Look for Opportunities in Midst of Storm Damage

The June 3 storms caused wind, flooding/washing, and hail damage to crops in central and eastern Nebraska. As damage is being assessed, we've received questions including:

  • How do I know if it was a good idea to replant?
  • Should I apply a fungicide?
  • I'm concerned about Goss' wilt developing.  If it does, how do I know if a treatment for Goss' wilt made a difference?

While no one likes to see damaged fields, there is an opportunity to learn in the midst of such widespread damage. You can answer these questions for your farm and your damage situation by conducting an on-farm research experiment! That may sound like a daunting task, but it really doesn't take a whole lot more time or effort to answer these questions for yourself.

First, start with your question and determine how many items you are comparing. All of the questions above could include a check and a treatment. The "treatment" in these questions would include one fungicide product, replanting, and one specific product for Goss's wilt, respectively.  Because these questions were comparing two items, we'd recommend using the paired comparison design to answer them.

Illustration of paired comparison research design
Figure 1. Paired comparison treatment design with buffer rows.


Illustration of paired comparison harvest design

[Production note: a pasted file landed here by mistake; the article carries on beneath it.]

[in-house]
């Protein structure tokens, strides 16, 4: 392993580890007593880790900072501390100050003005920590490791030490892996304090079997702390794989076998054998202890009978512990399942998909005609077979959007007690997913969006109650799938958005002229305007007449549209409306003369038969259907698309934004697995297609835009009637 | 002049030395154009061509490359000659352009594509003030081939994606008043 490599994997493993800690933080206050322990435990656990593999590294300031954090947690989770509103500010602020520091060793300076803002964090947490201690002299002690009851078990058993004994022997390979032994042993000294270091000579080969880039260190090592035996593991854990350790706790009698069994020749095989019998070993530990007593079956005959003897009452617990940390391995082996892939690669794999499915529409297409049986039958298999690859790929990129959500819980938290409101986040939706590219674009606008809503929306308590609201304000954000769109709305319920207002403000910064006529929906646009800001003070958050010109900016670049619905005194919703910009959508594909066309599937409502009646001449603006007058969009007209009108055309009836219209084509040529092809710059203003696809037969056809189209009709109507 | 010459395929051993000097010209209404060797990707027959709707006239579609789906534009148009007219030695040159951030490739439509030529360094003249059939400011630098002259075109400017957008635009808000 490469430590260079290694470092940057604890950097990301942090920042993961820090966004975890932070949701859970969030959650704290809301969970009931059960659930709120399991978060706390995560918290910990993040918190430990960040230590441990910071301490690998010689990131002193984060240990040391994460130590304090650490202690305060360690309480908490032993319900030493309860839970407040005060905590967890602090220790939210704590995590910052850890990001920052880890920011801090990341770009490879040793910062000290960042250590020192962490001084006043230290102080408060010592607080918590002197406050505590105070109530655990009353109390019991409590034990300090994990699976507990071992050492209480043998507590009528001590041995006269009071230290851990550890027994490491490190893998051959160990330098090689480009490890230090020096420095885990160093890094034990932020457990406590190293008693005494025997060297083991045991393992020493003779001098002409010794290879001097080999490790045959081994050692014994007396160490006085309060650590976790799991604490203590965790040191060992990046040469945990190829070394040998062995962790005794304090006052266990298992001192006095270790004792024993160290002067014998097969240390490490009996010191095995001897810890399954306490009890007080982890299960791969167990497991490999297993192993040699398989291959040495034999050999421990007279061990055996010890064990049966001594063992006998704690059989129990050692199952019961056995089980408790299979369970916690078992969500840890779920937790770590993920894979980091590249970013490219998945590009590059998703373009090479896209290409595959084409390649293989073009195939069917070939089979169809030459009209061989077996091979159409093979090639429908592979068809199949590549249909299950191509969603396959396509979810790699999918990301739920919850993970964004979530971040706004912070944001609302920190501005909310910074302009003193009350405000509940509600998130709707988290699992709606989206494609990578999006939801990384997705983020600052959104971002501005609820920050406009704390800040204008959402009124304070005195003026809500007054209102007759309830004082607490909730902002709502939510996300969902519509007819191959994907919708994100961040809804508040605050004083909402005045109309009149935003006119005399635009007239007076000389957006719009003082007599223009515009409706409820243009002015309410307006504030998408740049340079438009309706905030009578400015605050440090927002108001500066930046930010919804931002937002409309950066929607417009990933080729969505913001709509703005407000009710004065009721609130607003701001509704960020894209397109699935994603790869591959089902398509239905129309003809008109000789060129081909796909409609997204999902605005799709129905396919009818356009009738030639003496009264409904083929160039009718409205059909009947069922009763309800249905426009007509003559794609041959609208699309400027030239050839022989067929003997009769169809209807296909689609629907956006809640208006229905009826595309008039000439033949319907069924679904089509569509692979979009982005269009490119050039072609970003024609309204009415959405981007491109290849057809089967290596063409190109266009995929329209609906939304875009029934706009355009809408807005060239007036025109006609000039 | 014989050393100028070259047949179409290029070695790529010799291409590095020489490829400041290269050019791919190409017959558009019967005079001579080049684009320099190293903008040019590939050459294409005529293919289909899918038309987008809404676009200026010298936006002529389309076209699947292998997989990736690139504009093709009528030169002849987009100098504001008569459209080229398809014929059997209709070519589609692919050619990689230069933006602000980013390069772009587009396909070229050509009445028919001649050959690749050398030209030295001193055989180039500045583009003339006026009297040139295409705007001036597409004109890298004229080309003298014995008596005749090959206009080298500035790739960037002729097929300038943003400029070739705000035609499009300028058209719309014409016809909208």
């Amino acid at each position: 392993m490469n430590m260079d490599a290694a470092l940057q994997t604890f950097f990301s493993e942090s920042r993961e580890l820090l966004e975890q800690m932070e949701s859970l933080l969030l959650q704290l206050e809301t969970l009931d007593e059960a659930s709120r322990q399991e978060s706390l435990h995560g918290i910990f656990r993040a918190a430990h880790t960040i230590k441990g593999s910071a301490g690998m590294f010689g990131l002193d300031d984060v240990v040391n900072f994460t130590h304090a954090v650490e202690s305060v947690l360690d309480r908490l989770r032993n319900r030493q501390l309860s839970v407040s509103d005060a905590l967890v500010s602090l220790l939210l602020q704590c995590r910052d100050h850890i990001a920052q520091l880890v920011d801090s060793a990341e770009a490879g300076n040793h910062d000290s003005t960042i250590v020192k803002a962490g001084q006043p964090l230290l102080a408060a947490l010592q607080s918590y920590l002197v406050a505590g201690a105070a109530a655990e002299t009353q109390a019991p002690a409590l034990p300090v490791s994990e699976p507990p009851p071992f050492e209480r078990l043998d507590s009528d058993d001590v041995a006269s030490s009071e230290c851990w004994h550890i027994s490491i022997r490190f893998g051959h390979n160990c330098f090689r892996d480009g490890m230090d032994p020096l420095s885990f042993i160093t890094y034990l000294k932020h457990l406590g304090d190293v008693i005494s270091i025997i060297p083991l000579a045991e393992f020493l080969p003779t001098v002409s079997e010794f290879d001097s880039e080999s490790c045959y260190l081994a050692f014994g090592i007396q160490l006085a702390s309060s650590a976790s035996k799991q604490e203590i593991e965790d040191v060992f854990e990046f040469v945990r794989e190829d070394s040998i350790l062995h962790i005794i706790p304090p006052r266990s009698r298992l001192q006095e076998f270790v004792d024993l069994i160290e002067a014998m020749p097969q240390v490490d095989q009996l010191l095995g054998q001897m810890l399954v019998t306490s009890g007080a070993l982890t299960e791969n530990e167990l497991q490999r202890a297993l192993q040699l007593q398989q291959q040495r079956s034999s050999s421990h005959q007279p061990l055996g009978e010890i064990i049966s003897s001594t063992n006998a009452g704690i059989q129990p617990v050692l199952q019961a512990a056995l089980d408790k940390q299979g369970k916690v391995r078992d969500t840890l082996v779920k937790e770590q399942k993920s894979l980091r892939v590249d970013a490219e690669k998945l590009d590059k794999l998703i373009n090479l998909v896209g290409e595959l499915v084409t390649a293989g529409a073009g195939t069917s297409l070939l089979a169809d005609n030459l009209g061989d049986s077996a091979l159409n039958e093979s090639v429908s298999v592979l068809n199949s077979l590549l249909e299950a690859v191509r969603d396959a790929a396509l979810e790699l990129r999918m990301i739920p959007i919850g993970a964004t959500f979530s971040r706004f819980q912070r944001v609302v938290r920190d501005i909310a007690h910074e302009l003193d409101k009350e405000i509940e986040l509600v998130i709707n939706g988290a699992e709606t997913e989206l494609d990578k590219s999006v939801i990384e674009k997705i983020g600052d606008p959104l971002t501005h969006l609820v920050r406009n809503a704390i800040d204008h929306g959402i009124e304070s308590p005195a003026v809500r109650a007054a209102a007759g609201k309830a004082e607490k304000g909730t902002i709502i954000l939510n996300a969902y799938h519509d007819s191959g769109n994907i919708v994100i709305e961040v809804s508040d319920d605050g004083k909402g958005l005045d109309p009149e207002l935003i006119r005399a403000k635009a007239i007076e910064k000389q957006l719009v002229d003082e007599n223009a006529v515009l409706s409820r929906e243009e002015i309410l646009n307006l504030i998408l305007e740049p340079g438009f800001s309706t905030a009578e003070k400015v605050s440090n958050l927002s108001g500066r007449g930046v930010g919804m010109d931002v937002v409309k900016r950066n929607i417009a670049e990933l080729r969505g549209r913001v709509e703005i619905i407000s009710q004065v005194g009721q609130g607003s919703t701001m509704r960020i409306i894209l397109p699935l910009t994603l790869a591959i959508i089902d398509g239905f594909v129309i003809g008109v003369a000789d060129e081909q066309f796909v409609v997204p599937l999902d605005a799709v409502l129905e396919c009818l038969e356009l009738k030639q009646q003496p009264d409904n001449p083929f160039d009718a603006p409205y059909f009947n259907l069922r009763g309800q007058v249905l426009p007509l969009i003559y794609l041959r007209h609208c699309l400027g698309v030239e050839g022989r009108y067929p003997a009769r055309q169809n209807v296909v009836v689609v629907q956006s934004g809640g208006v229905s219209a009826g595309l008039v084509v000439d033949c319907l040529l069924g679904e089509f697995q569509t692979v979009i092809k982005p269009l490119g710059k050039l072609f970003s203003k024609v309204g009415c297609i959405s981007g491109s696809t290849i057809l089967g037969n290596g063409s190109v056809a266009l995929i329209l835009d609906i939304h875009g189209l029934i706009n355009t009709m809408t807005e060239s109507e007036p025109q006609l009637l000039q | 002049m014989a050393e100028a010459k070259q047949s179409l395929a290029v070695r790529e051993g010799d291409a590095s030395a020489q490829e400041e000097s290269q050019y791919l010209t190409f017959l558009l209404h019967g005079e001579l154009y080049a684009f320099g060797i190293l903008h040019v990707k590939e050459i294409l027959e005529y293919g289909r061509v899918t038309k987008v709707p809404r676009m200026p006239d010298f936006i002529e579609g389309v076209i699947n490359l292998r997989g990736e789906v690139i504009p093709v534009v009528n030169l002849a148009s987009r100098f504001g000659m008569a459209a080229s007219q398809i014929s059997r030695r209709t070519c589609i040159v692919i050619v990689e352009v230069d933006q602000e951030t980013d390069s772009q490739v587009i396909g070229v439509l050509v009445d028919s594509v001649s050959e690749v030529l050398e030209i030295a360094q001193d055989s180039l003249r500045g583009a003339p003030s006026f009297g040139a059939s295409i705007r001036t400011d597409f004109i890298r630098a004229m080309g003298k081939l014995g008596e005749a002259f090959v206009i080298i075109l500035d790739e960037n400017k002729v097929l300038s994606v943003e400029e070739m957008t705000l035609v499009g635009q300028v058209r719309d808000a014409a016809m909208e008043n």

Figure 2. Harvest guide for paired comparsion research design with buffers.

To conduct this research on your farm using a paired comparison design:

  1. Determine the amount of land each treatment will require based on the size of your equipment (sprayer, planter, harvester). Every treatment in a paired comparison design needs to yield two harvest strips from it. Contact a UNL extension educator or specialist knowledgeable about on-farm research to help ensure your research design is correct.
  2. Spray a pass or round with the product (depending on sprayer size and section control) to ensure you can harvest two passes from the center of the treated area (Figure 1). If you are replanting, you would replant a pass or round so that you can harvest two strips from each replant area.
  3. Skip the same amount of distance as you previously sprayed or replanted.
  4. Repeat steps 1-2 at least three more times.  We need at least five to six replications for harvest comparisons and statistical analysis at the end of the year. If you sprayed a fungicide or product for goss's wilt, you may wish to mark a few plants in each plot and take photos throughout the growing season to determine disease pressure. In all on-farm research studies, we recommend taking harvest stand counts and stalk rot ratings prior to harvest.

At harvest be sure to make two passes from the center of each treated and untreated area, then compare the weights as shown in Figure 2. Please share all yield and other data collected with the UNL extension educator or specialist you contacted previously.

More Information

On-farm Research. For help in designing this on-farm research trial or to share results, contact any of our UNL extension educators or specialists working with on-farm research in Nebraska. UNL on-farm research information is available in the Farm Research section of CropWatch. You may also be interested in viewing our Grower's Guide to On-Farm Research.

Jenny Rees, Extension Educator
For the Nebraska On-Farm Research Network Team